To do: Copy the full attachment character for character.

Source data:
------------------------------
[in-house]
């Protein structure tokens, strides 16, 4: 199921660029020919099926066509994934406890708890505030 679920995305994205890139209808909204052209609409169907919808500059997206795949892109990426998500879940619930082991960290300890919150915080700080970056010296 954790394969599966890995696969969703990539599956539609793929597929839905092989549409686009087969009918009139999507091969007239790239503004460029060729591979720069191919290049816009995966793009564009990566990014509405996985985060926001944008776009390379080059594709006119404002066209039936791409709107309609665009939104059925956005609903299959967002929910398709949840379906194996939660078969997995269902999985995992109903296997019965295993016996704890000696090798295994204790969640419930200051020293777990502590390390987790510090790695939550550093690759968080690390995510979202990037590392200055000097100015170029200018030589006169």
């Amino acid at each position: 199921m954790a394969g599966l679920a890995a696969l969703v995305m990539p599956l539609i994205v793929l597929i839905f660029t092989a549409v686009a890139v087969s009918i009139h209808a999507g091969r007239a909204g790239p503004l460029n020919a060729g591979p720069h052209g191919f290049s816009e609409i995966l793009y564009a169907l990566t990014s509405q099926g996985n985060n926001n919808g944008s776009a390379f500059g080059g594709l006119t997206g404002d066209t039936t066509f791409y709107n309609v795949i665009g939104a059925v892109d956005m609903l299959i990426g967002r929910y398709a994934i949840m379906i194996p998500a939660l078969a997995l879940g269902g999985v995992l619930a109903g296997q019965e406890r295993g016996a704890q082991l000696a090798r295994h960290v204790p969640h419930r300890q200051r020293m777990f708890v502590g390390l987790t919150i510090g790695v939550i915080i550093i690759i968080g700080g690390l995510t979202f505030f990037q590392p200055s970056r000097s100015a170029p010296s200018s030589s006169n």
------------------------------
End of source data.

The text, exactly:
[in-house]
């Protein structure tokens, strides 16, 4: 199921660029020919099926066509994934406890708890505030 679920995305994205890139209808909204052209609409169907919808500059997206795949892109990426998500879940619930082991960290300890919150915080700080970056010296 954790394969599966890995696969969703990539599956539609793929597929839905092989549409686009087969009918009139999507091969007239790239503004460029060729591979720069191919290049816009995966793009564009990566990014509405996985985060926001944008776009390379080059594709006119404002066209039936791409709107309609665009939104059925956005609903299959967002929910398709949840379906194996939660078969997995269902999985995992109903296997019965295993016996704890000696090798295994204790969640419930200051020293777990502590390390987790510090790695939550550093690759968080690390995510979202990037590392200055000097100015170029200018030589006169």
């Amino acid at each position: 199921m954790a394969g599966l679920a890995a696969l969703v995305m990539p599956l539609i994205v793929l597929i839905f660029t092989a549409v686009a890139v087969s009918i009139h209808a999507g091969r007239a909204g790239p503004l460029n020919a060729g591979p720069h052209g191919f290049s816009e609409i995966l793009y564009a169907l990566t990014s509405q099926g996985n985060n926001n919808g944008s776009a390379f500059g080059g594709l006119t997206g404002d066209t039936t066509f791409y709107n309609v795949i665009g939104a059925v892109d956005m609903l299959i990426g967002r929910y398709a994934i949840m379906i194996p998500a939660l078969a997995l879940g269902g999985v995992l619930a109903g296997q019965e406890r295993g016996a704890q082991l000696a090798r295994h960290v204790p969640h419930r300890q200051r020293m777990f708890v502590g390390l987790t919150i510090g790695v939550i915080i550093i690759i968080g700080g690390l995510t979202f505030f990037q590392p200055s970056r000097s100015a170029p010296s200018s030589s006169n």